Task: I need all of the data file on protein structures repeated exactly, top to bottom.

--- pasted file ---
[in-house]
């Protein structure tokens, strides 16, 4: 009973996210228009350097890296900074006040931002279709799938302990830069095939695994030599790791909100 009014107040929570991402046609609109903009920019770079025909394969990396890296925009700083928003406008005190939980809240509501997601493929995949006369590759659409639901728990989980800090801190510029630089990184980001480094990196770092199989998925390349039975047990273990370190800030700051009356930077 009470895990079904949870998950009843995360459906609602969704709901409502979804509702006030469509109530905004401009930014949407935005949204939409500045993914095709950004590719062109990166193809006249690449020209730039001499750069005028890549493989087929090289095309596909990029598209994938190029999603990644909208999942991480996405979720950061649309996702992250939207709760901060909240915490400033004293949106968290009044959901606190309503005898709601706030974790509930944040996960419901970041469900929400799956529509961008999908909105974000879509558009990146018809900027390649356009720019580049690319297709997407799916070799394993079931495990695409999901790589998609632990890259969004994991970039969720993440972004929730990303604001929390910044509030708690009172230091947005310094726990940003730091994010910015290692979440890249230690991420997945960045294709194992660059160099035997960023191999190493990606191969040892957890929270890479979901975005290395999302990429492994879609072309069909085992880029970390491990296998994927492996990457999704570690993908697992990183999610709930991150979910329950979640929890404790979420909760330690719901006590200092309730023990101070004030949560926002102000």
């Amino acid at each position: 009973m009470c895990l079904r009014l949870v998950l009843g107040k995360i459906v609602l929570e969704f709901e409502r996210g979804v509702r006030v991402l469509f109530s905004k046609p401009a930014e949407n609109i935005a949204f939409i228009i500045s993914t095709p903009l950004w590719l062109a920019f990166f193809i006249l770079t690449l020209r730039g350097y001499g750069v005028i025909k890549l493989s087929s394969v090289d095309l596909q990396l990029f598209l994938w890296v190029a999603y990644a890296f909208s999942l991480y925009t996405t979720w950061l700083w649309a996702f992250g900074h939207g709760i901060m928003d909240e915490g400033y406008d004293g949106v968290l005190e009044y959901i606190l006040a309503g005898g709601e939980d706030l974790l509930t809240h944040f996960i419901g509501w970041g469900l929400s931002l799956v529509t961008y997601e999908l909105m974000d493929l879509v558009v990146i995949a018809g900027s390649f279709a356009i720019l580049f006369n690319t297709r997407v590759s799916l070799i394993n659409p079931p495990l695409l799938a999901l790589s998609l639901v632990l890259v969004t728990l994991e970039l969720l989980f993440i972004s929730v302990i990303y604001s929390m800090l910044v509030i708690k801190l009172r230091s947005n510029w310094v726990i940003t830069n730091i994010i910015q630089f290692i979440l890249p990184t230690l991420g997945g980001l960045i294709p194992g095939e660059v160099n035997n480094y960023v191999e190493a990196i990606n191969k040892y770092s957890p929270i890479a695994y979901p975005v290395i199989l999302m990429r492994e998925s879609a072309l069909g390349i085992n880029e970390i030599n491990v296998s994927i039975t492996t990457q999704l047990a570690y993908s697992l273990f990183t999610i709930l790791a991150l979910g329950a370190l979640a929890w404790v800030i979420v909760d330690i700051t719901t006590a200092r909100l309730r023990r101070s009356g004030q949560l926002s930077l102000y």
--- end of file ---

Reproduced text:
[in-house]
């Protein structure tokens, strides 16, 4: 009973996210228009350097890296900074006040931002279709799938302990830069095939695994030599790791909100 009014107040929570991402046609609109903009920019770079025909394969990396890296925009700083928003406008005190939980809240509501997601493929995949006369590759659409639901728990989980800090801190510029630089990184980001480094990196770092199989998925390349039975047990273990370190800030700051009356930077 009470895990079904949870998950009843995360459906609602969704709901409502979804509702006030469509109530905004401009930014949407935005949204939409500045993914095709950004590719062109990166193809006249690449020209730039001499750069005028890549493989087929090289095309596909990029598209994938190029999603990644909208999942991480996405979720950061649309996702992250939207709760901060909240915490400033004293949106968290009044959901606190309503005898709601706030974790509930944040996960419901970041469900929400799956529509961008999908909105974000879509558009990146018809900027390649356009720019580049690319297709997407799916070799394993079931495990695409999901790589998609632990890259969004994991970039969720993440972004929730990303604001929390910044509030708690009172230091947005310094726990940003730091994010910015290692979440890249230690991420997945960045294709194992660059160099035997960023191999190493990606191969040892957890929270890479979901975005290395999302990429492994879609072309069909085992880029970390491990296998994927492996990457999704570690993908697992990183999610709930991150979910329950979640929890404790979420909760330690719901006590200092309730023990101070004030949560926002102000």
């Amino acid at each position: 009973m009470c895990l079904r009014l949870v998950l009843g107040k995360i459906v609602l929570e969704f709901e409502r996210g979804v509702r006030v991402l469509f109530s905004k046609p401009a930014e949407n609109i935005a949204f939409i228009i500045s993914t095709p903009l950004w590719l062109a920019f990166f193809i006249l770079t690449l020209r730039g350097y001499g750069v005028i025909k890549l493989s087929s394969v090289d095309l596909q990396l990029f598209l994938w890296v190029a999603y990644a890296f909208s999942l991480y925009t996405t979720w950061l700083w649309a996702f992250g900074h939207g709760i901060m928003d909240e915490g400033y406008d004293g949106v968290l005190e009044y959901i606190l006040a309503g005898g709601e939980d706030l974790l509930t809240h944040f996960i419901g509501w970041g469900l929400s931002l799956v529509t961008y997601e999908l909105m974000d493929l879509v558009v990146i995949a018809g900027s390649f279709a356009i720019l580049f006369n690319t297709r997407v590759s799916l070799i394993n659409p079931p495990l695409l799938a999901l790589s998609l639901v632990l890259v969004t728990l994991e970039l969720l989980f993440i972004s929730v302990i990303y604001s929390m800090l910044v509030i708690k801190l009172r230091s947005n510029w310094v726990i940003t830069n730091i994010i910015q630089f290692i979440l890249p990184t230690l991420g997945g980001l960045i294709p194992g095939e660059v160099n035997n480094y960023v191999e190493a990196i990606n191969k040892y770092s957890p929270i890479a695994y979901p975005v290395i199989l999302m990429r492994e998925s879609a072309l069909g390349i085992n880029e970390i030599n491990v296998s994927i039975t492996t990457q999704l047990a570690y993908s697992l273990f990183t999610i709930l790791a991150l979910g329950a370190l979640a929890w404790v800030i979420v909760d330690i700051t719901t006590a200092r909100l309730r023990r101070s009356g004030q949560l926002s930077l102000y």